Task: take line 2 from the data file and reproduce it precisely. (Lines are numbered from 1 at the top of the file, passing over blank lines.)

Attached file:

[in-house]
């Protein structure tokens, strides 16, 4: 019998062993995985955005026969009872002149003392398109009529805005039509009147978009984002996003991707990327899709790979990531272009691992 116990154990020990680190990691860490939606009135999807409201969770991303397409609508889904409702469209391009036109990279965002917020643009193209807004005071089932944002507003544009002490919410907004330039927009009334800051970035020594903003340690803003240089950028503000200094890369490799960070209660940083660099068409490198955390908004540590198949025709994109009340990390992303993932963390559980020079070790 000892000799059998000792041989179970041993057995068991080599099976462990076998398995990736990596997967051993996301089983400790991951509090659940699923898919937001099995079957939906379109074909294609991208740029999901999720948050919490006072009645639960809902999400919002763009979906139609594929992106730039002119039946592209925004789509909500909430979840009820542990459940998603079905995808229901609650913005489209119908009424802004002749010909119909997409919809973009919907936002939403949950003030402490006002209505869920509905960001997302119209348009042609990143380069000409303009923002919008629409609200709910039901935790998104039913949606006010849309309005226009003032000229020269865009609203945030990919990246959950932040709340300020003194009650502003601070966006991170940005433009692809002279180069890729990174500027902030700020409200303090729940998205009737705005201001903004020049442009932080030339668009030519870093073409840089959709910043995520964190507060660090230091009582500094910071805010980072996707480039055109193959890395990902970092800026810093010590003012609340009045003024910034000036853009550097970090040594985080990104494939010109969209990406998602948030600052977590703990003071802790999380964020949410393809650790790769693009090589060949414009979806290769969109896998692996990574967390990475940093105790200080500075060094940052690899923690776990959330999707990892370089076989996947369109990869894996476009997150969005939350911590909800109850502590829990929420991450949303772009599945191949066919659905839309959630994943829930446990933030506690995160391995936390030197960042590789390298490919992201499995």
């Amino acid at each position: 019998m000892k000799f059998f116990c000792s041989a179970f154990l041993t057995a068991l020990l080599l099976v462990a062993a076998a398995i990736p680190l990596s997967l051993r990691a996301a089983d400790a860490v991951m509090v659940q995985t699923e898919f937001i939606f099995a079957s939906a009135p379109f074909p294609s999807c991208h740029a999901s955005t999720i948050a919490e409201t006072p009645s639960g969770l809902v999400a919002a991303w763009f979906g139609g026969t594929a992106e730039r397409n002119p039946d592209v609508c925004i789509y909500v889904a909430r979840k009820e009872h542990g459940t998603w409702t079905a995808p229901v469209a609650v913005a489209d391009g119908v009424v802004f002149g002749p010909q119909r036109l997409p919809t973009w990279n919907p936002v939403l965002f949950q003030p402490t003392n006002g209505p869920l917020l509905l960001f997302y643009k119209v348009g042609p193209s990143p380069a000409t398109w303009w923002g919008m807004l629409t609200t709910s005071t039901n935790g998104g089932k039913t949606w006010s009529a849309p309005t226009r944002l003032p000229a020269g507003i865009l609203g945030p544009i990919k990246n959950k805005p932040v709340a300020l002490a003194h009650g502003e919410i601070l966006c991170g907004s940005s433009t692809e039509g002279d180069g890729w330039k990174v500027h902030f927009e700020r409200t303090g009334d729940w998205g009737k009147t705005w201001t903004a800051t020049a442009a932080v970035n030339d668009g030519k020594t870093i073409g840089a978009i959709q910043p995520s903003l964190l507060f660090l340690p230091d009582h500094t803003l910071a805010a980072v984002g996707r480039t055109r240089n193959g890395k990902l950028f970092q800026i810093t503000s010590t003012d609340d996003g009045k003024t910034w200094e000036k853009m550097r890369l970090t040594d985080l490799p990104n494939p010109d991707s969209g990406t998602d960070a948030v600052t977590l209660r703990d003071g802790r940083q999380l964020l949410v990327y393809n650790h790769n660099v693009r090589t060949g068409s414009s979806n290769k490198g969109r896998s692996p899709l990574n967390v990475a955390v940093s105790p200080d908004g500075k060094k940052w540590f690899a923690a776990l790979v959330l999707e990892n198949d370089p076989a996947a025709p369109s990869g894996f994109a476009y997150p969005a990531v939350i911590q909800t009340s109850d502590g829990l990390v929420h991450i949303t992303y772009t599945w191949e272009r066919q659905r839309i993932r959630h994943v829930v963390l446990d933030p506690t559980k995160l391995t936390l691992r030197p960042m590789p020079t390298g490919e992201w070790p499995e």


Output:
């Protein structure tokens, strides 16, 4: 019998062993995985955005026969009872002149003392398109009529805005039509009147978009984002996003991707990327899709790979990531272009691992 116990154990020990680190990691860490939606009135999807409201969770991303397409609508889904409702469209391009036109990279965002917020643009193209807004005071089932944002507003544009002490919410907004330039927009009334800051970035020594903003340690803003240089950028503000200094890369490799960070209660940083660099068409490198955390908004540590198949025709994109009340990390992303993932963390559980020079070790 000892000799059998000792041989179970041993057995068991080599099976462990076998398995990736990596997967051993996301089983400790991951509090659940699923898919937001099995079957939906379109074909294609991208740029999901999720948050919490006072009645639960809902999400919002763009979906139609594929992106730039002119039946592209925004789509909500909430979840009820542990459940998603079905995808229901609650913005489209119908009424802004002749010909119909997409919809973009919907936002939403949950003030402490006002209505869920509905960001997302119209348009042609990143380069000409303009923002919008629409609200709910039901935790998104039913949606006010849309309005226009003032000229020269865009609203945030990919990246959950932040709340300020003194009650502003601070966006991170940005433009692809002279180069890729990174500027902030700020409200303090729940998205009737705005201001903004020049442009932080030339668009030519870093073409840089959709910043995520964190507060660090230091009582500094910071805010980072996707480039055109193959890395990902970092800026810093010590003012609340009045003024910034000036853009550097970090040594985080990104494939010109969209990406998602948030600052977590703990003071802790999380964020949410393809650790790769693009090589060949414009979806290769969109896998692996990574967390990475940093105790200080500075060094940052690899923690776990959330999707990892370089076989996947369109990869894996476009997150969005939350911590909800109850502590829990929420991450949303772009599945191949066919659905839309959630994943829930446990933030506690995160391995936390030197960042590789390298490919992201499995």